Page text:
Two Okanagan families are demanding answers after a two-year-old child was involved in upwards of 70 biting incidents at a daycare before corrective action was taken.
Carol Gillard says her son Hudson McPherson, 2, has been bitten at least 12 times over the past year by another toddler at Little Paws Children’s Centre operated by the Penticton Indian Band.
“He’s been bit on his face, underneath his eye, that broke skin, he was bit on his cheek, that left a teeth imprint, he’s been bit on his hand twice, one has broken skin, one has a full teeth imprint,” she said in an interview with Global News.
She said she feared for the safety of her child at the daycare, but given the shortage of available childcare spaces elsewhere, she was left with no other option but to keep him enrolled.
“It’s been super emotional, really just dropping Hudson off at daycare is hard. He doesn’t want to stay all of the time,” she said.
“It just gives me anxiety. I just wait for a text message all of the time saying, ‘Hudson’s been bit at daycare again’ or something.”
Global News got in touch with the legal guardian of the biting child, who is under the supervision of the Ministry of Child and Family Development (MCFD). The guardian’s name is being withheld to protect the identity of the toddler.
The guardian said the family was not made aware of how serious and prolific the biting incidents were until a meeting with the daycare in September.
She said she had only received two incident reports of biting, when in reality, the daycare claimed there had been 52 biting incidents between January 2018 to September 2018.
“I got quite frustrated in that meeting. I was like, how does January to September go by and there are 52 bites and you have only told us of two times, how does that happen?” the guardian said in a phone interview.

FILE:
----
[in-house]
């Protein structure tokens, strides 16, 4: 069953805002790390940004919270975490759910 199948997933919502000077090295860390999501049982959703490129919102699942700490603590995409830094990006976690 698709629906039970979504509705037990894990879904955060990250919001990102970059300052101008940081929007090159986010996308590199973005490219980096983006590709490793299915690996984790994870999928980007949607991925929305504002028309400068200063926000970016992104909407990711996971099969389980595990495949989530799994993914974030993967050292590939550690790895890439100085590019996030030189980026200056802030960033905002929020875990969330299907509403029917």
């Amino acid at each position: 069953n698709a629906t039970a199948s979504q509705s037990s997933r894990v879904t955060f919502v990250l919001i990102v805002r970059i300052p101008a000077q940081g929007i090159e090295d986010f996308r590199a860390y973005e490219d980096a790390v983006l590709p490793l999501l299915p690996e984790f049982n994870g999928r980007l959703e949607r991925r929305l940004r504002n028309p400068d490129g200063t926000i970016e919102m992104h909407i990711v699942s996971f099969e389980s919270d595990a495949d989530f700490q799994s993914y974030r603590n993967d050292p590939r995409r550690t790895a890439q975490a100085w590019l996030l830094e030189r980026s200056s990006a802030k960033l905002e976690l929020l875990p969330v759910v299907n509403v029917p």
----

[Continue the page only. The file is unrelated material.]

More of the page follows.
She said following the September meeting, the daycare agreed to increase supervision, but the biting persisted. Earlier this month, the guardian was informed her child was being terminated from the daycare.
The guardian made her case before the band council. After a review by the band’s CAO and HR director, the child in question was allowed to return to the daycare. The toddler now has a full-time support worker provided by the MCFD to ensure the child is monitored around the clock.
The guardian said it is a solution that could have been implemented much earlier.
“Solutions were at the fingertips of the daycare had they actually taken the time and done their due diligence, no child should have been bitten,” the guardian said.
The biting child’s family is demanding an apology from the daycare for how it handled the situation.
“I strongly feel we as her caregivers could have intervened and helped with her biting behaviour at the daycare because it’s no secret that the most influential people in a child’s life is their parent,” she said.
“This isn’t the end of it. I don’t ever want community families to go through what we have been put through and I’m not going to stop until somebody takes accountability for what this did to us,” the guardian said.
“I’m not going to stop until somebody acknowledges that they did not do their job and apologizes to us.”
Gillard agrees the daycare dropped the ball.
“I’m mad that my son has been bit but I’m also super sad for the child because their family wasn’t being informed therefore they couldn’t help her and somebody in management wasn’t doing their job to help these children and keep them safe,” she said.
The Little Paws Children’s Centre declined to comment.
Late Wednesday afternoon, the Penticton Indian Band issued a statement stating that it will complete its investigation and ensure all policies and procedures are being followed, or updated as required.
“The safety of the children is a priority, and individual supports were immediately put in place for the child, and the situation has stabilized. While we work towards a long-term solution, we are committed to increasing communication in the hope of keeping parents/guardian more informed.”